Oooh, I love George MacDonald, but I haven’t read this one. My favorites so far are (all) the ones edited by Michael Phillips–but I s’pose I shouldn’t really be admitting that here, that I read edited books! 😉 I just liked his editing better than the other editor’s ones that I read… 🙂

  2. Lindsay says:

    Oh, I loved that one too! It’s amazing how MacDonald weaves so much truth with his fantasy worlds (though he was a universalist,–yikes!), and how he wakes one up to so much of the glory and wonder of the works of God’s hands.

    Phantastes is the best of all I’ve read of his works.

    By the way, does anyone here know the lines MacDonald wrote about meeting another person through the lines of a book? I vaguely recall reading a few lines like this in a library book years ago in another town, but I’ve searched in vain to figure out even the correct work.

  3. Vanesa Ringle says:

    Lindsay,

    Where have you read that he was a universalist? Have you found proof for this claim in any of his works?

    -Vanesa

  4. Lanier Ivester says:

    George MacDonald had absolutely no fear of ‘imagining God better than He is’. (The Hope of the Gospel, 1892). He possessed a conviction of the love of God which many have criticized for its vision of a long-suffering and ultimate redemption of even the most hardened of hearts. Certainly there are grounds for mature questioning of any human teacher or writer on the part of the sincere lover of Truth.

    But MacDonald himself defied labels–let’s not get caught up in that and lose the least joy of his incomparable writings. 🙂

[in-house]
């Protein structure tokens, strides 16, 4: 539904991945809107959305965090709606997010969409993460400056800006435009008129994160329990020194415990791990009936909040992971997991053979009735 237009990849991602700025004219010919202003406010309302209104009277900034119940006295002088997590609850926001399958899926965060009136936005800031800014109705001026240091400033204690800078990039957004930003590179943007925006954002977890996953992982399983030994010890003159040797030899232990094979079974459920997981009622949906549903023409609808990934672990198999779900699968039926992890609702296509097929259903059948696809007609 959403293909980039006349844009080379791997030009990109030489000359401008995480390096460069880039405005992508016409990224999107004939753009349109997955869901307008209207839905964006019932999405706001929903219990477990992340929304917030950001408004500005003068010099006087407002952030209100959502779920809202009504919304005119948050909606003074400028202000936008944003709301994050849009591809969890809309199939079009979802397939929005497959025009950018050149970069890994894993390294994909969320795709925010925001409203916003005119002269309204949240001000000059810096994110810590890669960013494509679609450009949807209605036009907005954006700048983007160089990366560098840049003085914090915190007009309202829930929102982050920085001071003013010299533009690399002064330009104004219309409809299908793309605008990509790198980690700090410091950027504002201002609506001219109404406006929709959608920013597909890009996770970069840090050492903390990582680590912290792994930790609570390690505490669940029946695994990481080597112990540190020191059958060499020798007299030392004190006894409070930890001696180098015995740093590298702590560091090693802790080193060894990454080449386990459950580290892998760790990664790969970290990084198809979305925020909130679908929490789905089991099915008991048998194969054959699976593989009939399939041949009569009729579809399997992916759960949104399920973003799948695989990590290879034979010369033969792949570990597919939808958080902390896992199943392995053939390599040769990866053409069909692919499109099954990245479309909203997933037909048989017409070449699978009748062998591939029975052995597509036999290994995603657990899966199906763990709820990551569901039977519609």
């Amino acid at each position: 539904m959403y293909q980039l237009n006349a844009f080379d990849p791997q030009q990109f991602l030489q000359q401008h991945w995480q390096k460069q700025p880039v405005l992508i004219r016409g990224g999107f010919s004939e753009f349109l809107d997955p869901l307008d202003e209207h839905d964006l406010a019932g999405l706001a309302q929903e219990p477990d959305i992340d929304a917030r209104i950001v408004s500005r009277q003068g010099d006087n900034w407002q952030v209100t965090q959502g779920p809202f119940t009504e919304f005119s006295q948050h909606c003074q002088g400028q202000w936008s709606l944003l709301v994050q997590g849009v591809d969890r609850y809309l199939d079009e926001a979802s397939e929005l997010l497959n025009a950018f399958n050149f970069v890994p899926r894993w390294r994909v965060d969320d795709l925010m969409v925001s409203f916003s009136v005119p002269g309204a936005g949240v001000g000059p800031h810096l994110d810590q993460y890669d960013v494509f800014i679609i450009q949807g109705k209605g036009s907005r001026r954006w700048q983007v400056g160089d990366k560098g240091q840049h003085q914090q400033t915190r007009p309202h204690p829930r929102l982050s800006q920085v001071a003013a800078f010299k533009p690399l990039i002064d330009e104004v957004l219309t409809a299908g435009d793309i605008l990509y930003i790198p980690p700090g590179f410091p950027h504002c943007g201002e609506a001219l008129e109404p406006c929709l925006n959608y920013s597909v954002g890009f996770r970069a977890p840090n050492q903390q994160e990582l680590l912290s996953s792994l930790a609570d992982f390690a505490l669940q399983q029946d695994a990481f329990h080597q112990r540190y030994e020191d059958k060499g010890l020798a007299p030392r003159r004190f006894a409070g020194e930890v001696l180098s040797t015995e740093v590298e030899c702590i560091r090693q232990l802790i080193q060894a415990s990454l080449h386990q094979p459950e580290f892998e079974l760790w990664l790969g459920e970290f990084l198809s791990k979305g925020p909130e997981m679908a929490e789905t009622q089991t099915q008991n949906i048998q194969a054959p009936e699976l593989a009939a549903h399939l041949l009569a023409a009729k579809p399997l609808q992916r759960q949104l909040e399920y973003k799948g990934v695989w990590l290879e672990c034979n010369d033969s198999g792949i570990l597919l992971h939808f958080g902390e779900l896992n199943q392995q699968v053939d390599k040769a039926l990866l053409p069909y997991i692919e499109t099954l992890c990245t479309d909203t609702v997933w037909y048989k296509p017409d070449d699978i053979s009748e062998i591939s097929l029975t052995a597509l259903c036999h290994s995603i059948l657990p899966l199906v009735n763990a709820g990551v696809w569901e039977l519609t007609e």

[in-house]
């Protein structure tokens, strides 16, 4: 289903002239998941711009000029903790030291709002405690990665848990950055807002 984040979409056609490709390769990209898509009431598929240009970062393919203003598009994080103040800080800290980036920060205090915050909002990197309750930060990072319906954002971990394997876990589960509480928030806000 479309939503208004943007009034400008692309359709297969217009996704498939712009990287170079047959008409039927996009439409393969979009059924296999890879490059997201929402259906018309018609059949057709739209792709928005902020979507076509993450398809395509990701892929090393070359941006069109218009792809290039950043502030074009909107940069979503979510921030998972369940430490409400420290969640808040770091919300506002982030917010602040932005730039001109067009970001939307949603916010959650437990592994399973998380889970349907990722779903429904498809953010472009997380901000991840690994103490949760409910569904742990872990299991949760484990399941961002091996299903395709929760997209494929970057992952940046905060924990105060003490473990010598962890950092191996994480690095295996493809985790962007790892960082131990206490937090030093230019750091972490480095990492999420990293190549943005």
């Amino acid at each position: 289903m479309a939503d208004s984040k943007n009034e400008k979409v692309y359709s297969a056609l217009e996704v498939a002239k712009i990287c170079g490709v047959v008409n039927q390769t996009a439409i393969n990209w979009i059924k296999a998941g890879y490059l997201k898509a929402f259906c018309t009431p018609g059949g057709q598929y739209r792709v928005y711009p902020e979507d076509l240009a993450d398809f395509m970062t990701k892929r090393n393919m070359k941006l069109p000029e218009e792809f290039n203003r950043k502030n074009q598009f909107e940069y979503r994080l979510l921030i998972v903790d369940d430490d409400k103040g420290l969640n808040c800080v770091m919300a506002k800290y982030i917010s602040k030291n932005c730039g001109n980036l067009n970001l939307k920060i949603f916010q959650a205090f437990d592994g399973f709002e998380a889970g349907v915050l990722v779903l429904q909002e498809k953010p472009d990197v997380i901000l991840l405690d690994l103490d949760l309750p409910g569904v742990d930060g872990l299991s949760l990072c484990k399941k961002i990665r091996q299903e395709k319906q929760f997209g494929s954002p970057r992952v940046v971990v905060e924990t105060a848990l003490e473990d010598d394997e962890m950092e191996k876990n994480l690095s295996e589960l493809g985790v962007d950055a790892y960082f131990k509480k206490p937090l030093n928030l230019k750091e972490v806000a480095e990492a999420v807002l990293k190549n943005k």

5. Vanesa Ringle says:

    thank you so much for replying! Absolutely great reply, too. I am glad I posted this question here.

  6. Jennifer says:

    Lanier,

    I stumbled across your website a few days ago and cannot stay away! I have been pouring over your archives. After four busy years consumed with caring for my two babies, moving three times and having my husband often deployed, I am now re-entering a season of life where I can devote time again to reading. My precious boys (now four and two) are a couple of years older, and I can concentrate on a book without falling asleep! 🙂 I am thrilled to have a bit of time again to pour over great books. Thank you so much for sharing your heart here and for taking the time to write book reviews. I am inspired. I look forward to ordering from you soon!

    Blessings to you,
    Jennifer

  7. I have gone back to Lanier’s archives a few time, especially on a cold winter’s day. 🙂

    I must read this book as I love fantasy. I adore L’Engle and Lewis (whose Time Quartet and Space Trilogy respectively just blew me away).

  8. […] If Lilith is about anything, it’s about losing one’s life to find it indeed. There’s a hazy distinction that materializes slowly between the characters that are actually dead and the ones that have merely ceased to live… Weaving the Talmudic myth of Adam’s “first wife” Lilith into a story about an ordinary person encountering the love of God is frankly something that only MacDonald would take on… With his untrammeled imagination and wild faith in the goodness of the Giver of Life, he whisks us from the library of an ancient country house to the very feet of the Ancient of Days. And all with that impetuous joy that seems to wave back and hasten us along from the next hilltop he’s mounted, as much as to say, “Never mind all those loose ends and questions of yours—just wait till you see what’s ahead!” (Click here to read Lanier’s complete review of Lilith.) […]

  9. […] If you’re interested in reading a bit more about George MacDonald, you can read my review of Lilith here. […]